Barker, I. (2011) Clint and me: Mossbourne head says school leaders are lone heroes, Times Education Supplement, 18th February Bascia, N. (2008) What teachers want from their unions: What we know from research. Published in M. Compton, and L. Weiner (Eds) The Global Assault on Teaching, Teachers and their Unions. New York: Palgrave MacMillan. Bascia, N. and Rottman, C. (2010) What’s so important about teachers’ working conditions? unpublished paper, OISE & University of Manitoba Bennett, N., Wise, C., Woods, P. and Harvey, J. (2003) Distributed Leadership: A review of literature carried out for the National College for School Leadership, Nottingham: NCSL. Birch, S. H. and Ladd, G. W. (1998) Children's interpersonal behaviors and the teacher-child relationship, Developmental Psychology 34 (5) pp. 934-946. Department for Education (2010). Secretary of State’s speech to the National College Annual Conference. June 2010 accessed 10.2.2012 at Dewberry, C. and Briner, R. (2007) Report for Worklife Support on the relation between wellbeing and climate in schools and pupil performance. London: Worklife Support. Frost, D. (2011) Supporting teacher leadership in 15 countries: the International Teacher Leadership project, Phase 1 - A report, Cambridge: Leadership for Learning University of Cambridge Faculty of Education. Frost, D. (2012) From professional development to system change: teacher leadership and innovation, Professional Development in Education, 38 (2) pp. 205-227. Frost, D. (2006) The concept of ‘agency’ in leadership for learning Leading and Managing special issue on the Carpe Vitam Leadership for Learning project, 12 (2) pp.19-28 Fullan, M. (2011) Choosing the wrong drivers for whole system reform. Centre for Strategic Education Seminar Series 204. Accessed 10.2.12 from Gronn, P. (2000) Distributed Properties: A New Architecture for Leadership, Educational Management and Administration, 28 (3) pp. 317-38 Gronn, P. (2002) Distributed Leadership as a unit of analysis. The Leadership Quarterly, 13, 423-451. Guskey, T. R. and Passaro, P.D. (1994) Teacher efficacy: A study of construct dimensions. American Educational Research Journal, 31, 627-643. Hallinger, P. and Heck, R. (2010) Collaborative leadership and school improvement: understanding the impact on school capacity and student learning, School Leadership and Management 30 (2) pp. 95-110. Hannibal, P. (2011) Staff wellbeing: an account of a collaborative project to enhance the wellbeing of staff in and Infant and Nursery school Unpublished MEd Thesis, Cambridge: University of Cambridge Faculty of Education 45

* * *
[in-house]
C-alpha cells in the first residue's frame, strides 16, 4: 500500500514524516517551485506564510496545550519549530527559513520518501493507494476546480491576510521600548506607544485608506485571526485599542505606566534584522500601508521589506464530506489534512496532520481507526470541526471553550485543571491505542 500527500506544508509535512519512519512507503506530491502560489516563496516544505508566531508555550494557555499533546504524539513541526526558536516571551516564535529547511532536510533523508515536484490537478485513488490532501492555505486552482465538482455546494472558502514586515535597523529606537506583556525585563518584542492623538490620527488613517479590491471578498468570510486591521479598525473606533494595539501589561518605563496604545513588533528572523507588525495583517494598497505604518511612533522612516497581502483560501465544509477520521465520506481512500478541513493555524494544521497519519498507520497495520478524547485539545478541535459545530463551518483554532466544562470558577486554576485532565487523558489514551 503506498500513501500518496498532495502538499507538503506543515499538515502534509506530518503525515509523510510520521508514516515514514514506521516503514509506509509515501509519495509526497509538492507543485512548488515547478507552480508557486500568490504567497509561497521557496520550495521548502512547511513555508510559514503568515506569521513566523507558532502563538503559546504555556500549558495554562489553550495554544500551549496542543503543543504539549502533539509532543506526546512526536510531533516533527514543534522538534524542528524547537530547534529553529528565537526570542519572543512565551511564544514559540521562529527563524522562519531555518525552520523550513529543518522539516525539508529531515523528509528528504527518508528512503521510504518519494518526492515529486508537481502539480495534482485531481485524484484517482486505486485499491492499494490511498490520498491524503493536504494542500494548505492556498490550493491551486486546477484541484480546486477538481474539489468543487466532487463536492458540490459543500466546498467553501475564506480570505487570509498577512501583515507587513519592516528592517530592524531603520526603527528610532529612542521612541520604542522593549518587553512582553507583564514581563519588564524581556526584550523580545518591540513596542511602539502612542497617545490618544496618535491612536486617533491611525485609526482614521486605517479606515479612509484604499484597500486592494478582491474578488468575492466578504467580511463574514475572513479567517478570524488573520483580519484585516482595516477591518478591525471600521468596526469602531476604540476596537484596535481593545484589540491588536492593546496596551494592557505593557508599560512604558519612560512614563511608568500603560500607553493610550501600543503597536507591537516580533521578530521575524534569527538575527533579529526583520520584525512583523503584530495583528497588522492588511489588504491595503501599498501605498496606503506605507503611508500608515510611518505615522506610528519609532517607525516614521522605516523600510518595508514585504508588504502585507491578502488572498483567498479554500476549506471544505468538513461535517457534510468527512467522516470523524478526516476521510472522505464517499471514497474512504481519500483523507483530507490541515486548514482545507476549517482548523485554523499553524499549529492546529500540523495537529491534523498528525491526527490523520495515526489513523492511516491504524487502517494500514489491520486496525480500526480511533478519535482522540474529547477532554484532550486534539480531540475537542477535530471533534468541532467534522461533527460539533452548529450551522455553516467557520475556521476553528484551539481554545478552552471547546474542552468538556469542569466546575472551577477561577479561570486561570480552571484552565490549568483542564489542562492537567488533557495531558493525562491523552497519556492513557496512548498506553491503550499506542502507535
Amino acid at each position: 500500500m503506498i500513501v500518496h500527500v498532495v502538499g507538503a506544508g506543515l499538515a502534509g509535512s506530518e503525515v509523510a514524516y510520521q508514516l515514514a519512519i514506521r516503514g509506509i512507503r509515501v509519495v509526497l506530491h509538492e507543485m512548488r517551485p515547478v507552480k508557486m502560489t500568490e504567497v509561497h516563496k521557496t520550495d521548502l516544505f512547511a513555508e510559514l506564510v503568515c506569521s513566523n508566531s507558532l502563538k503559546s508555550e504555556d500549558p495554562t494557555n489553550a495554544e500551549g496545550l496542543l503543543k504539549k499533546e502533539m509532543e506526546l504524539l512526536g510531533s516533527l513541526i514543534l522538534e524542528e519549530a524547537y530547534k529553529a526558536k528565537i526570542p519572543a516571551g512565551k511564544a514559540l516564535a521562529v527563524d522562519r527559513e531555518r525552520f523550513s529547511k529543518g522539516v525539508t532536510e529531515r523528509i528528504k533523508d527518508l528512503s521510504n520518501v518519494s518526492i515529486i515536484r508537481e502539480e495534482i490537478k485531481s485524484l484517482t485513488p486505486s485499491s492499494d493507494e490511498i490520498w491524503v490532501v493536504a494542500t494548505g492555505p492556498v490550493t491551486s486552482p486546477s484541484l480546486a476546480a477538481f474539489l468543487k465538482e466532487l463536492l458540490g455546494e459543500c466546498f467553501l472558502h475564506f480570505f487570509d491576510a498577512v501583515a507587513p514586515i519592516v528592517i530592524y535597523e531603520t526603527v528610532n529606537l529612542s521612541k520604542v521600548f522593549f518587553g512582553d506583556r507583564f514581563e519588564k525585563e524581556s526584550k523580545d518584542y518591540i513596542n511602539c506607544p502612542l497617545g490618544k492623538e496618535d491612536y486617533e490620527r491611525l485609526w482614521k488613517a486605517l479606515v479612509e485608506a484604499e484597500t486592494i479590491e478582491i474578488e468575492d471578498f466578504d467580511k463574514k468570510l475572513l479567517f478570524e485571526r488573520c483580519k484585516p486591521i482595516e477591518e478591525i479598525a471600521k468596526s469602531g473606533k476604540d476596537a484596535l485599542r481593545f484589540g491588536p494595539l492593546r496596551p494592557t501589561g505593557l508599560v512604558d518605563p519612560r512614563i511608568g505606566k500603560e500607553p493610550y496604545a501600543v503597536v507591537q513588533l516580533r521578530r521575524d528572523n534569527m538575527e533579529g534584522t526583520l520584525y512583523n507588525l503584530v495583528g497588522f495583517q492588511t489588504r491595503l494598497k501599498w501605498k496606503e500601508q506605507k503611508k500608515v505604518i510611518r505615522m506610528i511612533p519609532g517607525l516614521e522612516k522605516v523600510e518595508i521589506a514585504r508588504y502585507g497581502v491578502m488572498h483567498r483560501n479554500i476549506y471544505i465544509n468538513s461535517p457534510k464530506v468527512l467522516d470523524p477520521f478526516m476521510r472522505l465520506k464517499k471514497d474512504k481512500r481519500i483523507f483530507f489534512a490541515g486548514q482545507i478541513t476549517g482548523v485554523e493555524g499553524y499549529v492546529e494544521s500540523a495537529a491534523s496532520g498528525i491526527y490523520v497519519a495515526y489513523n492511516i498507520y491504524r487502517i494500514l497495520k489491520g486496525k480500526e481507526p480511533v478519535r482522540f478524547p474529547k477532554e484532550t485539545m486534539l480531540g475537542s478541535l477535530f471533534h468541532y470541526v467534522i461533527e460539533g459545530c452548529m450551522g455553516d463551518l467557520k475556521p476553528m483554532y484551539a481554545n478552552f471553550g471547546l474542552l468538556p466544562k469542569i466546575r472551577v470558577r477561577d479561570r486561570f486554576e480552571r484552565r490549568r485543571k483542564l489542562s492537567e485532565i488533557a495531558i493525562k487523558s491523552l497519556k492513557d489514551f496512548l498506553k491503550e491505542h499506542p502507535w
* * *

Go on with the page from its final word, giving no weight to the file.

Hargreaves, D. H. (1999) The knowledge-creating school. British Journal of Educational Studies, 47(2), 122-144. Hartley, D. (2007) The emergence of distributed leadership in education: Why now? British Journal of Educational Studies 55 (2) pp. 202–214 ILO/UNESCO (2006) Joint ILO/UNESCO Committee of Experts on the Application of the Recommendations concerning Teaching Personnel Report, Ninth Session Geneva, 30 October – 3 November 2006. Leiberman, M. (2000) The Teacher Unions: How They Sabotaged Educational Reform and Why, San Francisco, CA: Encounter Books. Leithwood, K. (2006). Teacher working conditions that matter: Evidence for change. Toronto: Elementary Teachers' Federation of Ontario. Levin, B. (2010) Education This Week – Canadian Edition. ‘Let’s Stop Blaming Teacher MacBeath, J., Oduro, G. & Waterhouse, J. (2004) The Distributed Leadership Toolkit. Nottingham: National College for School Leadership MetLife (2010) The MetLife Survey of the American Teacher: Collaborating for Student Success. ED509650 accessed on 10.2.12 at Midgley, C., Feldlaufer, H. and Eccles, J. S. (1989) Student/teacher relations and attitudes toward mathematics before and after the transition to junior high school. Child Development, 60, 981-992. Moore, W. P. and Esselman, M.E. (1994) Exploring the Context of Teacher Efficacy: The Role of Achievement and Climate. Paper presented at the Annual Meeting of the American Educational Research Association, New Orleans. Naylor, P., Gkolia, C. and Brundrett, M. (2006) Leading from the Middle: an initial study of impact. Management in Education, 20 (1). OECD (2005) Teachers Matter: Attracting, Developing and Retaining Effective Teachers, Paris: OECD OECD (2009a) Education at a glance. OECD Indicators, Paris: OECD. OECD (2009b) Creating Effective Teaching and Learning Environments: First results from TALIS, Paris: OECD. OECD (2011) Building a High Quality Teaching Profession - Lessons from Around the World. Background Report for the International Summit on the Teaching Profession, Paris: OECD. Pont, B., Nusche, D. and Morman, H. (2008) Improving School Leadership, Volume 1: Policy and Practice, Paris: OECD Ross, J. A., Hogaboam-Gray, A. and Hannay, L. (2001) Effects of teacher efficacy on 46